The data from ongoing phase 3 trials are used to compare the progress of the patients in the treatment groups versus the patients in the placebo group. The researchers monitor biomarkers such as total IgE, peanut specific IgE, IgG4, etc. and compare the biomarker data with actual food challenges that take place in the trials. The research will help to validate the algorithm so that doctors will potentially be able to monitor treatment progress and make decisions about when someone has reached a higher tolerance threshold, when someone could consider reintroducing peanut into their diet if they wish, etc..

What do patients do after a trial or after treatment (pending FDA approval and going to market)?

Once they can refine their research on the algorithm to help doctors to monitor their patients’ progress, what exactly happens next will be personalized according to a collaboration between an allergist and the patient and their family. Real life use of the patch will depend on the patient’s goals, health history, and their doctor’s recommendation. Does the patient want to continue to avoid peanuts but be safe from accidental exposure? Or does the patient want to reintroduce peanuts into their diet freely? Or does the patient want avoid eating peanuts but maintain a safe tolerance by wearing the patch longer?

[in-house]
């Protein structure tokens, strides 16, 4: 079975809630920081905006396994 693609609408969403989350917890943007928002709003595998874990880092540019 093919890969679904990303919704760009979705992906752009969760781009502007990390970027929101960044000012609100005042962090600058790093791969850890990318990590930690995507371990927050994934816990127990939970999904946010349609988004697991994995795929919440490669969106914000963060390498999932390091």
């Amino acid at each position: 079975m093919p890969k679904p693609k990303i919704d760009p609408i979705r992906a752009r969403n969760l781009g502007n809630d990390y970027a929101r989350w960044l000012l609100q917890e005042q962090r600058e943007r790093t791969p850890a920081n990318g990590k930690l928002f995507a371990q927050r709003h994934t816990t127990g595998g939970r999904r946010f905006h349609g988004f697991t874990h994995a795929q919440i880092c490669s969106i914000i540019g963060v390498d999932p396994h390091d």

What about peanut allergic patients who are not ages 4-11?

Current phase 3 trials include children ages 4-11 because early clinical trial results indicated that their results were very robust. They are moving forward with trials for children because they are a high priority population and due to strong interest in participating in the clinical trials.

However, DBV’s goal is to create a product that will treat all patients. The FDA has recently approved a new peanut patch trial for children ages 1-3, EPITOPE, which will start in the next few months. 

They continue to make progress to find a better solution for teens and adults. According to Dr. Salmun, “We are interested in exploring larger patches or higher doses in the adolescent and adult populations, and will refine our development strategy once Phase III results are available for Viaskin Peanut. We do expect to start a trial in peanut-allergic children ages 1-3 in the first half of 2017.”

Recent information shared at AAAAI offer insight as to why a larger sized patch might be an option. Langerhan cells tend to cluster near follicles. Children tend to have follicles closer together but as they grow older, the follicles spread apart more which may indicate that older patients might need larger sized patches so that their skin immune cells may capture the right amount of allergens to activate the immune system. This is also discussed in Allergic Living’s recent article about the patch research.

Peanut Patch News: EPIT Update with Dr. Salmun 2017

Preliminary Phase 2 OLFUS-VIPES results